Growth hormones and male sex hormones (anabolics) like testosterone as well as the most important anabolic hormone , insulin (see: caloric restriction), that is released after eating , shorten the lifespan, possibly by upregulating metabolism and thus causing more oxidative stress. Eunuchs have a higher life expectany than men with testicles, yet they tend to be obese, which shortens their life.

In their menstuation cycle females regularly lose some blood, which rids them of toxic heavy metals and of iron, which causes oxidative stress. Human females have two X-Chromosomes while males have only one, thus males are more prone for X-linked hereditary diseases than females.

Another study:

Only about a fourth of the variations that determine how long we live can be blamed on genetics. The other 75 percent appear to be associated with risk factors we can control. For example, a new study says lifestyle choices by men in the early elderly years – including weight control, regular exercise and not smoking – go a long way in determining those that will live to reach age 90.

Study included people up to 65 but probably works for senior citizens, too

June 28, 2007 – It is probably easier than most people think to lower the risk of heart problems and add years to their lives. A new study finds that just four simple healthy behaviors can do the trick and it works even if one starts late in life. Although this study only included people from age 45 through 64, there seems to be no reason not to assume it would also work for senior citizens. Read more...

Twice during the first year and then once each following year through 2006, they completed a questionnaire asking about changes in habits, health status or ability to do daily tasks.

A total of 970 men (41 percent) lived to age 90 or older. Several modifiable biological and behavioral factors were associated with survival to this exceptional age.

“Smoking, diabetes, obesity and hypertension significantly reduced the likelihood of a 90-year life span, while regular vigorous exercise substantially improved it,” the authors write.

“Furthermore, men with a life span of 90 or more years also had better physical function, mental well-being, and self-perceived health in late life compared with men who died at a younger age.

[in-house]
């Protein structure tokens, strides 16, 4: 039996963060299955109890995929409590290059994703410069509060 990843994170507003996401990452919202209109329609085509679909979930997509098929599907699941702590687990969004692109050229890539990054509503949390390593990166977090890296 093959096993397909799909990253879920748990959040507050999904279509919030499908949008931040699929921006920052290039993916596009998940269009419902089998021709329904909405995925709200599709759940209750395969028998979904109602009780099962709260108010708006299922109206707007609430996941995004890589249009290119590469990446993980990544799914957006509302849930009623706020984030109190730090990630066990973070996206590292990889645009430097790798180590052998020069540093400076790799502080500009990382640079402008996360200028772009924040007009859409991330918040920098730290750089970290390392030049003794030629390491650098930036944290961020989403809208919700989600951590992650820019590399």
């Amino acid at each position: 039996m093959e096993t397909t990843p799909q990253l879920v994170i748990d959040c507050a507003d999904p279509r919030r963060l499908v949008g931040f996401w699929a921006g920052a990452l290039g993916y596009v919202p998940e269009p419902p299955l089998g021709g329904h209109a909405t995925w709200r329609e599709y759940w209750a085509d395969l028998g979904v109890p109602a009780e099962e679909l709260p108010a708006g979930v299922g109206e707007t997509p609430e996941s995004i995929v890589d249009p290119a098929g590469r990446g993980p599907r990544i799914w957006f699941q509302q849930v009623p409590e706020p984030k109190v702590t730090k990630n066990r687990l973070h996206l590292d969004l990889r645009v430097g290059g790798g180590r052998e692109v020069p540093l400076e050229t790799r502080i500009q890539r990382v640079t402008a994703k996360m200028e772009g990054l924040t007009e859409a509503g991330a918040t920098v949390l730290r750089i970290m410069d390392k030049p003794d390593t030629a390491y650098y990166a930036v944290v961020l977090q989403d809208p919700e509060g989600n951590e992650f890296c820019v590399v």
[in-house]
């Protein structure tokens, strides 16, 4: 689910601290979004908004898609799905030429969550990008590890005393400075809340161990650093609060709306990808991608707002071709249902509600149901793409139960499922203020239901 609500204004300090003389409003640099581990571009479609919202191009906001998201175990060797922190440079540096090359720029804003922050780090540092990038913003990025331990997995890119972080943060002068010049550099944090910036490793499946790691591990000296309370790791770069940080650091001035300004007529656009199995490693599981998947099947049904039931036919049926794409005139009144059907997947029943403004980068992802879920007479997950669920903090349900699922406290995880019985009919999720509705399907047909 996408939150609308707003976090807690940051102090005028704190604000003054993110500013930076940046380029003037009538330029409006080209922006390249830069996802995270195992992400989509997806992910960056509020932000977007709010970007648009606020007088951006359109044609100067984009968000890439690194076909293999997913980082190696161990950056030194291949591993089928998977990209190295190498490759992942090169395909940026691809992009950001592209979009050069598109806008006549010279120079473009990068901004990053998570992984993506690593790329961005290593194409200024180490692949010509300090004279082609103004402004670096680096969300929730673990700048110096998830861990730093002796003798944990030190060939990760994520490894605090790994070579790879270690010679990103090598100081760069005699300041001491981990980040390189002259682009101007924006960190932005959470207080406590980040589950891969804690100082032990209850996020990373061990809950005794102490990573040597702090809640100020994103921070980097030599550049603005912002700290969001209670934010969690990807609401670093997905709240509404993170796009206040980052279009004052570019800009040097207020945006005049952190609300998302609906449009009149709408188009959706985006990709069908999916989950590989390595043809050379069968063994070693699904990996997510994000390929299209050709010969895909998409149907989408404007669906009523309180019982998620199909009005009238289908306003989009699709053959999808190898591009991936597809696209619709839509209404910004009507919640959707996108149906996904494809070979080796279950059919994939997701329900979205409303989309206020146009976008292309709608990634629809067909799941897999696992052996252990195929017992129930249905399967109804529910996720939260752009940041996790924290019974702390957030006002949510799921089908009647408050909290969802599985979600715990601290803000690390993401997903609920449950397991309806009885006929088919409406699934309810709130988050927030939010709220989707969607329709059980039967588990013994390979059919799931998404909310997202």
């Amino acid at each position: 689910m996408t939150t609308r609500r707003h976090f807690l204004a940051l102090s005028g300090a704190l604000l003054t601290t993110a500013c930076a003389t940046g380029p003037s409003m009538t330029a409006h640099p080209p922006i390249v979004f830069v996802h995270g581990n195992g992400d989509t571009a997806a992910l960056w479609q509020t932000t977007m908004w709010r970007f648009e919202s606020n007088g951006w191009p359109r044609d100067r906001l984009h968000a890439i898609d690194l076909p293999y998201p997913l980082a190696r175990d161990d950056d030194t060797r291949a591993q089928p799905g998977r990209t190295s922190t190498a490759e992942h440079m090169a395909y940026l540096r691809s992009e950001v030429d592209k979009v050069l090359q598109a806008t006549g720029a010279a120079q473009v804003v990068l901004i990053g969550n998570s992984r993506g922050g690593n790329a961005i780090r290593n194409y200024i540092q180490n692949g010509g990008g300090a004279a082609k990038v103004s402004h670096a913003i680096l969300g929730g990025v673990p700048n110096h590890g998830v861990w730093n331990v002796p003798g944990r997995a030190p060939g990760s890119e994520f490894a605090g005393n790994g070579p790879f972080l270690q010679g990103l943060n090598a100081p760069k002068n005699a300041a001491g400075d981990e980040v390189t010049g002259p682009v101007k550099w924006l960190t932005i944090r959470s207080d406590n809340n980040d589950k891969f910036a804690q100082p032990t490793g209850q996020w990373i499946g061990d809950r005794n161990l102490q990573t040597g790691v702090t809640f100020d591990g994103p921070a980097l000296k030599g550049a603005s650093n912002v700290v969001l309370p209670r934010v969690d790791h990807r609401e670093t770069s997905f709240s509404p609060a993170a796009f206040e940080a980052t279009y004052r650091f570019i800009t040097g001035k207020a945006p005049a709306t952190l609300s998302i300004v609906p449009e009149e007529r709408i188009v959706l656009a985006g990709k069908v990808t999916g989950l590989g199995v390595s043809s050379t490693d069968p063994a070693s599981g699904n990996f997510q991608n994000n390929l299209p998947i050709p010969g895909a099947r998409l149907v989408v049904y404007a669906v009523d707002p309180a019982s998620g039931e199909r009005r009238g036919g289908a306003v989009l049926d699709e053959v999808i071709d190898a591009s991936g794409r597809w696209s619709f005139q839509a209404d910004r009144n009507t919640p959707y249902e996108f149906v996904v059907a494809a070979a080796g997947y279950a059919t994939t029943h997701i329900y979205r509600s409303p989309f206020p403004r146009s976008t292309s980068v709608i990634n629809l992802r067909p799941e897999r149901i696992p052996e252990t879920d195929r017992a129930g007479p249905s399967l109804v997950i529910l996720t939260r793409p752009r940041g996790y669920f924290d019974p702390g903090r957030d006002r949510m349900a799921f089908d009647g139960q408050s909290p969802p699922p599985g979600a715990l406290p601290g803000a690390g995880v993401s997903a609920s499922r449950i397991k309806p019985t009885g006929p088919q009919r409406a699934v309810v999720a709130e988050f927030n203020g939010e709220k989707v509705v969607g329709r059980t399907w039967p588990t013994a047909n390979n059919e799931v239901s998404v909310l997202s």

“Adverse factors associated with reduced longevity—smoking, obesity and sedentary lifestyle—also were significantly associated with poorer functional status in elderly years.”

The researchers estimate that a 70-year-old man who did not smoke and had normal blood pressure and weight, no diabetes and exercised two to four times per week had a 54 percent probability of living to age 90.

Older Americans are in reasonably good health overall, but there are striking differences by age and by race and ethnicity. Almost half of HRS participants ages 55 to 64, but only about one quarter of those age 65 and older, say they are in very good or excellent health. White respondents report very good or excellent health at a rate almost double that of Blacks and Hispanics. Click to story....

However, if he had adverse factors, his probability of living to age 90 was reduced to the following amount:

● Sedentary lifestyle, 44 percent
● Hypertension (high blood pressure), 36 percent
● Obesity, 26 percent
● Smoking, 22 percent
● Three factors, such as sedentary lifestyle, obesity and diabetes, 14 percent
● Five factors, 4 percent

“Although the impact of certain midlife mortality [death] risks in elderly years is controversial, our study suggests that many remain important, at least among men,” the authors conclude. “Thus, our results suggest that healthy lifestyle and risk management should be continued in elderly years to reduce mortality and disability.”

February 09, 2008

Putnam Arts

I just got back from Putnam County where they held a screening for their arts program. It was great to meet up with everyone and screen the film at a HUGE FARM (that was a new but great setting)! It was beautiful and during the screening (I've seen the movie a few times) I drove around and met some pretty funny people working at the local Applebees. They had seen the movie on Cinemax so we talked for a bit and then I headed back to speak after the screening. A lot of people in my hometown should remember my high school is doing a screening (at Hendrick Hudson in Westchester, NY) on the 29th.

Ejoy your Saturday night.

February 07, 2008

Host A Party


Blackberry or something like it

Today’s younger generation may reckon that “ne’er the twain shall meet” where technology and their elders are concerned. However, ongoing research by Abby King, PhD, professor of health research and policy and of medicine at the Stanford Prevention Research Center, appears to be gradually dispelling that notion.